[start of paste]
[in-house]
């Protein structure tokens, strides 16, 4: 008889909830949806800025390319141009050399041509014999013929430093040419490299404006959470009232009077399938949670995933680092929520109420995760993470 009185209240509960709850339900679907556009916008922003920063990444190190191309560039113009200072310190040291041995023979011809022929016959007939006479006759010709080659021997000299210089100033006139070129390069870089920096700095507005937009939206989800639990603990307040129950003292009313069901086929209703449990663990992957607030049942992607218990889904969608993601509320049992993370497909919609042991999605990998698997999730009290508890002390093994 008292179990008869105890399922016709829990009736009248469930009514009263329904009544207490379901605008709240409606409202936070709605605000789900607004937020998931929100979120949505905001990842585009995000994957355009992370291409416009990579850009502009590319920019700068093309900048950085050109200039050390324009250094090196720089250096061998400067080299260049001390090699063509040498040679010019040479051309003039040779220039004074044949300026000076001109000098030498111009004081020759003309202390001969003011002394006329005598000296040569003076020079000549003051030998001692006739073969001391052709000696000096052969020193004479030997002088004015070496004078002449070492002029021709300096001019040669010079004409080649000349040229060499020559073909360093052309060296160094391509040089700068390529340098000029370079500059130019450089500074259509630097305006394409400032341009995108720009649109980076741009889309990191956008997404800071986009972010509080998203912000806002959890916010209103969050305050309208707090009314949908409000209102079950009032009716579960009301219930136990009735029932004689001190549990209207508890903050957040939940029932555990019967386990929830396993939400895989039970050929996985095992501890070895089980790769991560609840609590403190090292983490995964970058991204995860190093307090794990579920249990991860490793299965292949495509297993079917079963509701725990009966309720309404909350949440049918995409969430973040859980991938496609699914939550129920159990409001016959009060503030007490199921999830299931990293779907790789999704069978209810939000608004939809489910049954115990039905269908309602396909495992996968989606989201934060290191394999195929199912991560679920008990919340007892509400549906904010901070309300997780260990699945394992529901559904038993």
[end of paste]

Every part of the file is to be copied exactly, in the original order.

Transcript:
[in-house]
């Protein structure tokens, strides 16, 4: 008889909830949806800025390319141009050399041509014999013929430093040419490299404006959470009232009077399938949670995933680092929520109420995760993470 009185209240509960709850339900679907556009916008922003920063990444190190191309560039113009200072310190040291041995023979011809022929016959007939006479006759010709080659021997000299210089100033006139070129390069870089920096700095507005937009939206989800639990603990307040129950003292009313069901086929209703449990663990992957607030049942992607218990889904969608993601509320049992993370497909919609042991999605990998698997999730009290508890002390093994 008292179990008869105890399922016709829990009736009248469930009514009263329904009544207490379901605008709240409606409202936070709605605000789900607004937020998931929100979120949505905001990842585009995000994957355009992370291409416009990579850009502009590319920019700068093309900048950085050109200039050390324009250094090196720089250096061998400067080299260049001390090699063509040498040679010019040479051309003039040779220039004074044949300026000076001109000098030498111009004081020759003309202390001969003011002394006329005598000296040569003076020079000549003051030998001692006739073969001391052709000696000096052969020193004479030997002088004015070496004078002449070492002029021709300096001019040669010079004409080649000349040229060499020559073909360093052309060296160094391509040089700068390529340098000029370079500059130019450089500074259509630097305006394409400032341009995108720009649109980076741009889309990191956008997404800071986009972010509080998203912000806002959890916010209103969050305050309208707090009314949908409000209102079950009032009716579960009301219930136990009735029932004689001190549990209207508890903050957040939940029932555990019967386990929830396993939400895989039970050929996985095992501890070895089980790769991560609840609590403190090292983490995964970058991204995860190093307090794990579920249990991860490793299965292949495509297993079917079963509701725990009966309720309404909350949440049918995409969430973040859980991938496609699914939550129920159990409001016959009060503030007490199921999830299931990293779907790789999704069978209810939000608004939809489910049954115990039905269908309602396909495992996968989606989201934060290191394999195929199912991560679920008990919340007892509400549906904010901070309300997780260990699945394992529901559904038993």